Paradoxically, Pilate should have found Jesus guilty of sedition because Jesus was subversive. But because Jesus explained that his “kingdom was not of this world” and that he would not resist being handed over, Pilate saw no reason to take the claim seriously. Pilate did not deem Jesus to be a threat to the rule of the Roman Empire. Instead, he dismissed Jesus as an inconsequential — but increasingly noisome — interruption to the start of the weekend. This was Pilate’s crucial mistake. He did not understand that the reason Jesus wasn’t interested in overthrowing the particular Roman Empire was because Jesus came to subvert all rival politics to the politics of the kingdom of heaven.
Consequently, what Pilate considered the solution to his little Friday morning problem — casually handing Jesus over to be crucified — led to the triumphant and eternal kingdom of God. When Christ rose from the dead, he declared that all politics are subordinated to his reign. Jesus’ crucifixion by one temporal ruler led to the triumphant resurrection against all rival politics. And because Jesus overcame death to establish this kingdom, the kingdom itself will have no end. Pilate saved political order for a day; but he set in motion the upheaval of all politics forever. Temporal earthly politics is subordinated to the everlasting kingdom of heaven.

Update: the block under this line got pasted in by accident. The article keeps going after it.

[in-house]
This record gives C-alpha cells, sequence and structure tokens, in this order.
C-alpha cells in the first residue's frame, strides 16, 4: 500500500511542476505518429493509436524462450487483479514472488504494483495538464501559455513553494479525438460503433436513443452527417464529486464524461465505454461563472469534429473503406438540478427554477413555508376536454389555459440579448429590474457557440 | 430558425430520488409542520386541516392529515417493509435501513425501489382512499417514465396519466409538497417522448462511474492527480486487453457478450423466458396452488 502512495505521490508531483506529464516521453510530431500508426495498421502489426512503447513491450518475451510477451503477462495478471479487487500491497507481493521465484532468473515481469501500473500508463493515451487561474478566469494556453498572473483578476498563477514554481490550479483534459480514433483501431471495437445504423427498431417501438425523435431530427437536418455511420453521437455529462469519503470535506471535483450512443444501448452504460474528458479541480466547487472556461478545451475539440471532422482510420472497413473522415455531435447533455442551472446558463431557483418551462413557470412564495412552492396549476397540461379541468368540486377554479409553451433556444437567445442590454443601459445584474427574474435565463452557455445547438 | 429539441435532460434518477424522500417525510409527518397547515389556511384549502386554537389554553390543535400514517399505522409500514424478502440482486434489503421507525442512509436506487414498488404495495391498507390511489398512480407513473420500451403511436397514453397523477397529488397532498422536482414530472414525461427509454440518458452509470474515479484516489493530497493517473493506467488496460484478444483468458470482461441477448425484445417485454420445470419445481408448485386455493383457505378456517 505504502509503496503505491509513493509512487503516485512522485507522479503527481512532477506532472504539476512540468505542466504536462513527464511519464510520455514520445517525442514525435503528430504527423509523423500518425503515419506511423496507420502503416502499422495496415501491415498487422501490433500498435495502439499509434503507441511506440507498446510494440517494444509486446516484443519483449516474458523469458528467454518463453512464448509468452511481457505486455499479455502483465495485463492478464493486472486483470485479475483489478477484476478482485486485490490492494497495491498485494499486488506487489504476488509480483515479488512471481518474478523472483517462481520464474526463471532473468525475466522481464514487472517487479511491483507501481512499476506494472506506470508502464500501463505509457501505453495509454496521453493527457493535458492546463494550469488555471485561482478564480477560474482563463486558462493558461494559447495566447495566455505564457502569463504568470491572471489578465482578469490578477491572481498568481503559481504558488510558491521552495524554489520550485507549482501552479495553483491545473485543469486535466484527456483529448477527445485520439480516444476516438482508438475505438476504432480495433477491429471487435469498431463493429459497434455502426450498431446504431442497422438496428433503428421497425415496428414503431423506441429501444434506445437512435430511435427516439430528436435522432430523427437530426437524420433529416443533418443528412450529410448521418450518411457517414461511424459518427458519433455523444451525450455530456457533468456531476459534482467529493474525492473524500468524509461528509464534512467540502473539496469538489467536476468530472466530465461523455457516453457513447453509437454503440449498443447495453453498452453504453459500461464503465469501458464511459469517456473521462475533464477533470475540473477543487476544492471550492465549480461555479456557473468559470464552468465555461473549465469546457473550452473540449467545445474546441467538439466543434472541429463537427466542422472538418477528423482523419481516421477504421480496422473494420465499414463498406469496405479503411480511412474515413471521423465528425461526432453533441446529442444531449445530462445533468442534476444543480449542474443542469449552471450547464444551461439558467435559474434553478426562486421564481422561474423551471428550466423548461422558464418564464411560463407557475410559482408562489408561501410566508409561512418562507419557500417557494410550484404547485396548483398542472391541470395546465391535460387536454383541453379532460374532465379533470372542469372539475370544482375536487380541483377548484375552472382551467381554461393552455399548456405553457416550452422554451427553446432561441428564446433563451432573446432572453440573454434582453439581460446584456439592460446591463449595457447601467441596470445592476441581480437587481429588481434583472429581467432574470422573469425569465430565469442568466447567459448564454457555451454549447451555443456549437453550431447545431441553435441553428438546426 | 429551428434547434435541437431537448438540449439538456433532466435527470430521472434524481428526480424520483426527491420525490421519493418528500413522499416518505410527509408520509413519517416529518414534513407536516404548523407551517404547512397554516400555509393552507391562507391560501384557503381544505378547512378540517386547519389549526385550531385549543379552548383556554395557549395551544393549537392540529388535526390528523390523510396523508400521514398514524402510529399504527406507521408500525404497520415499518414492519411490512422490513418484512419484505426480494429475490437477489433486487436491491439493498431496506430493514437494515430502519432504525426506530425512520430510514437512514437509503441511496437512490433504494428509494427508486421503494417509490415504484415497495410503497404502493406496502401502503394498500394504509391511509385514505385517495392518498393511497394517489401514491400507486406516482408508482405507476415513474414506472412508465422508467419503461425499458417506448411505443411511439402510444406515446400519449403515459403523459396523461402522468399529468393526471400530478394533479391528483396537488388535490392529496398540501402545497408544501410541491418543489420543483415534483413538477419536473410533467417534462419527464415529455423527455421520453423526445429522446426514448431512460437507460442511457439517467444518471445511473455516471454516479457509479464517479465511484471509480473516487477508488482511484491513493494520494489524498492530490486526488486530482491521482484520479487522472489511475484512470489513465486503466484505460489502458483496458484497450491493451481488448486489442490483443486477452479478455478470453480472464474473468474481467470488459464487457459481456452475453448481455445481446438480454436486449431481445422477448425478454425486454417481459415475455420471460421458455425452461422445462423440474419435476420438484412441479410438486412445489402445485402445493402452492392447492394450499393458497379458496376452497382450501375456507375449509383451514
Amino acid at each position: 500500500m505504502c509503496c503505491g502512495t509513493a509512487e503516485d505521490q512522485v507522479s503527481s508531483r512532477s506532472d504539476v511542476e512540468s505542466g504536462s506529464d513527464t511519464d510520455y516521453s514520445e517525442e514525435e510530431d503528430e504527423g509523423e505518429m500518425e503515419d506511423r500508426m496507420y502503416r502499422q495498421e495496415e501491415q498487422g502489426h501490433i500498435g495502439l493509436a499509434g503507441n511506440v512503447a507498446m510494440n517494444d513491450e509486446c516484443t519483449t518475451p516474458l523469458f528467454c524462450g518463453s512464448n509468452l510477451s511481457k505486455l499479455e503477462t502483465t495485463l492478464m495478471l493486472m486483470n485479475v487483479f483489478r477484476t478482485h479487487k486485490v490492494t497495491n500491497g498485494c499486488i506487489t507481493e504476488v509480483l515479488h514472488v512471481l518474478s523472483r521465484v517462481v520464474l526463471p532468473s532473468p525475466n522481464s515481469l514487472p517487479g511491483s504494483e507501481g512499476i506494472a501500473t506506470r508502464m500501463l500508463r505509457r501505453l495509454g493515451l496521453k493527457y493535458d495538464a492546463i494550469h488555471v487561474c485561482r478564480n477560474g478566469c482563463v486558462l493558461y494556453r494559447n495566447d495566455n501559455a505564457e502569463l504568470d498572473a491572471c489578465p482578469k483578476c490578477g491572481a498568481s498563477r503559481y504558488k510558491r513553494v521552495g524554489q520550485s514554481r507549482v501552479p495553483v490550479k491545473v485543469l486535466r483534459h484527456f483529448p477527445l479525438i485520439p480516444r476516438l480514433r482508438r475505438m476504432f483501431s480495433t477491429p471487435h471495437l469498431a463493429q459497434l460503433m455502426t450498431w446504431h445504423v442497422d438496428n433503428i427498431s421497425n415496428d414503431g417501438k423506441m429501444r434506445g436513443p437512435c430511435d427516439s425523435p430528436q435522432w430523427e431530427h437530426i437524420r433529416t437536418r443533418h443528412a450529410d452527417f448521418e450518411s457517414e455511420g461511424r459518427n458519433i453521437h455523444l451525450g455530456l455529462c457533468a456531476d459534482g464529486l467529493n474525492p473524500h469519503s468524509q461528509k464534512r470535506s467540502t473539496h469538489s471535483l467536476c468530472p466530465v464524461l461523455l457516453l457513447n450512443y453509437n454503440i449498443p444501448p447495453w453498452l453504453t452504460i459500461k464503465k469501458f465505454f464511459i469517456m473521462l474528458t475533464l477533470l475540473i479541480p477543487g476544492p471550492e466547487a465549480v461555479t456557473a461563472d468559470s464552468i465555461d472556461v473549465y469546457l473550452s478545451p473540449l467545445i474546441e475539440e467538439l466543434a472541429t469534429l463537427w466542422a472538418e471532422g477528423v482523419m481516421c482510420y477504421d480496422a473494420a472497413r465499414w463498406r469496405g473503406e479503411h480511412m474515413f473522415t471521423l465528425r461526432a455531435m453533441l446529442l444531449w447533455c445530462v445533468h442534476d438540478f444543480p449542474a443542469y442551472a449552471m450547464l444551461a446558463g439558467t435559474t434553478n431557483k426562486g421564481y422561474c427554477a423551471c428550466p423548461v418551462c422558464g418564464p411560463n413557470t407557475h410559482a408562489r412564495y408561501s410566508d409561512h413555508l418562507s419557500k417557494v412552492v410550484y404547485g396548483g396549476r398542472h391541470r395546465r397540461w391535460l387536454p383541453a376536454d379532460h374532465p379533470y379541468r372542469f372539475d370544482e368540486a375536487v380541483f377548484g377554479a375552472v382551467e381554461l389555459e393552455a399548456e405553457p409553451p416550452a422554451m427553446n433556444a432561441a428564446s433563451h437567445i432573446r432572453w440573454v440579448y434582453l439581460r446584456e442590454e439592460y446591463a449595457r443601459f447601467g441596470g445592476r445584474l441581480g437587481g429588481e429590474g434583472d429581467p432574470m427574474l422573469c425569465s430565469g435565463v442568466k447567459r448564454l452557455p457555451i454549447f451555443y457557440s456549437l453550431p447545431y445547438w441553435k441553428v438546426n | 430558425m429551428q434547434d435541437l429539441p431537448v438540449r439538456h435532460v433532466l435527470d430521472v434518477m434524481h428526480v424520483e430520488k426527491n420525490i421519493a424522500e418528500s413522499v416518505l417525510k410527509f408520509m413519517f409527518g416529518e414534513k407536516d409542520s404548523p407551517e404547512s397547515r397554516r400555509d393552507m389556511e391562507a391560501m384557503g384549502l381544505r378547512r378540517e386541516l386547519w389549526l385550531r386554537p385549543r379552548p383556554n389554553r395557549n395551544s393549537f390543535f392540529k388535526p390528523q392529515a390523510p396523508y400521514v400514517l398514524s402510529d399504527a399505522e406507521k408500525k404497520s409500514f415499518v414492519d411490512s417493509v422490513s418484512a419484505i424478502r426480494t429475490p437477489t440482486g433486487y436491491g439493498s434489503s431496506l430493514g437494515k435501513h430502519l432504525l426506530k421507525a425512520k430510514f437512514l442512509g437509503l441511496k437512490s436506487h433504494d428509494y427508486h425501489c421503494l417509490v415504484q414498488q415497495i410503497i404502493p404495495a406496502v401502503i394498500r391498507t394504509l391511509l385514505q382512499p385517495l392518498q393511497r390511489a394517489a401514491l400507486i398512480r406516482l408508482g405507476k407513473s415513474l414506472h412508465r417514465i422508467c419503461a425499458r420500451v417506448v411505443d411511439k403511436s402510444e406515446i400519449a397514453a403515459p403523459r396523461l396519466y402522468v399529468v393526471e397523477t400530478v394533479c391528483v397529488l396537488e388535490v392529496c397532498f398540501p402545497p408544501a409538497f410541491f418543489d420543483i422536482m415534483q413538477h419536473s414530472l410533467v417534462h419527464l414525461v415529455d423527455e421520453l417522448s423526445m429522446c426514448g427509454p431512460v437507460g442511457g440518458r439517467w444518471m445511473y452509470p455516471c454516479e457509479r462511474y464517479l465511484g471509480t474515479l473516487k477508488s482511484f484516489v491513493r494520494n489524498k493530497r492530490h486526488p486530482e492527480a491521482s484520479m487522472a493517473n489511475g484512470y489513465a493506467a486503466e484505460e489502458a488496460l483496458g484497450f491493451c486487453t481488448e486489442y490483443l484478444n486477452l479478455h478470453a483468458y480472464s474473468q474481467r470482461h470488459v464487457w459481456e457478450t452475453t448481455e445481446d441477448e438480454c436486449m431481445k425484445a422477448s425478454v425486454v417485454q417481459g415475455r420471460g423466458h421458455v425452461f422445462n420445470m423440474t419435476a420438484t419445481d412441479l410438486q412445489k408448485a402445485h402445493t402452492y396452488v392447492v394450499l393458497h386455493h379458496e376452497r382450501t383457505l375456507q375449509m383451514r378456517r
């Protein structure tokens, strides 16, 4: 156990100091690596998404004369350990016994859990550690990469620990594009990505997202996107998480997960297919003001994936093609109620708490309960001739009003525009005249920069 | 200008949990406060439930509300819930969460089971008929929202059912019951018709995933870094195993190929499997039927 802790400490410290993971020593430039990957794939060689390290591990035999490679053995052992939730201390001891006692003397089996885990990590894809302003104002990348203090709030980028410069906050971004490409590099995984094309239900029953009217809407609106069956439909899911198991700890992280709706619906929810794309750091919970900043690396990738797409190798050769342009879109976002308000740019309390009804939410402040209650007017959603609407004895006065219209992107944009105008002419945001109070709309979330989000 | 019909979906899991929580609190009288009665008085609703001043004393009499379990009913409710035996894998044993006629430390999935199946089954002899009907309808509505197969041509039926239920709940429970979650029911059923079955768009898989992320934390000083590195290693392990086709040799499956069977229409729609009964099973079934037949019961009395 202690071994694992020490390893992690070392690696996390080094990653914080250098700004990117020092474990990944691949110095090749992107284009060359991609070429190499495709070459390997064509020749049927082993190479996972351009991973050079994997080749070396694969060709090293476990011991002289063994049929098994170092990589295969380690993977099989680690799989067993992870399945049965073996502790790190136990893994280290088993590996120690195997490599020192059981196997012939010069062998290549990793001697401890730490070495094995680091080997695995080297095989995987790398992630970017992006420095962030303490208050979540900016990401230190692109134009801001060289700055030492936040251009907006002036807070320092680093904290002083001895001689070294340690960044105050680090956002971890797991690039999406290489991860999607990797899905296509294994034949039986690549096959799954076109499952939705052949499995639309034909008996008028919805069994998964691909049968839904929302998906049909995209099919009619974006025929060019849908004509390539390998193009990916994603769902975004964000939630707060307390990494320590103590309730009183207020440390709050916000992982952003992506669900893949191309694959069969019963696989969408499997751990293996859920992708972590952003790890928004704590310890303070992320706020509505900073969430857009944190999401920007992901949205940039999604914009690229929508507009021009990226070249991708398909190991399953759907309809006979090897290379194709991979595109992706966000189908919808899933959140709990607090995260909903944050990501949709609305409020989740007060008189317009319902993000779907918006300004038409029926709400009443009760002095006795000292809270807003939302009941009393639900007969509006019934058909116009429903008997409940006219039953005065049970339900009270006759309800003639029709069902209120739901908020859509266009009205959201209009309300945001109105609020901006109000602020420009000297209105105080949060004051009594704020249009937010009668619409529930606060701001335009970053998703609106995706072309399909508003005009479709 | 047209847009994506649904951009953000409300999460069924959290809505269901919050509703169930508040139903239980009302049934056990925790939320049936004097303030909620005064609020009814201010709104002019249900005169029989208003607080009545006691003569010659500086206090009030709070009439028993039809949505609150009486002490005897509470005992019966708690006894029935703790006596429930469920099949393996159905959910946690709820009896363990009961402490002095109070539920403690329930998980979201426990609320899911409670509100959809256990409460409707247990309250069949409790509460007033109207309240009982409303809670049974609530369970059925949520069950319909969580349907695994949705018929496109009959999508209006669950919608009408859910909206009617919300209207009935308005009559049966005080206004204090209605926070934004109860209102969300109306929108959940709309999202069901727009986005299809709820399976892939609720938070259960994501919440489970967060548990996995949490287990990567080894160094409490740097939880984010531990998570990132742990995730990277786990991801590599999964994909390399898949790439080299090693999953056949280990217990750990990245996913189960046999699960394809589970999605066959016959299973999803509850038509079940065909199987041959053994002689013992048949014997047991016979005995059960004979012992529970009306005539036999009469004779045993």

A kingdom of reconciliation
In the same paradoxical way that the kingdom is inaugurated by the death of the King, this is a kingdom that makes radical, paradoxical demands upon its citizens. These are illustrated by the words and actions of Jesus himself. Jesus died for the benefit of the very people who put him to death. Lest there be any confusion about that, among his last words were, “Father forgive them.” As Jesus interceded for the forgiveness of those who killed him, he shows us that his is a kingdom of reconciliation. Again, we understand that this reconciliation is not primarily understood in political terms. Jesus reconciles us to the Father by the redemption from our sins. But in doing so, he establishes the law of reconciliation in his kingdom. Thus, the politics of the Christian are ordered toward reconciliation, not vengeance.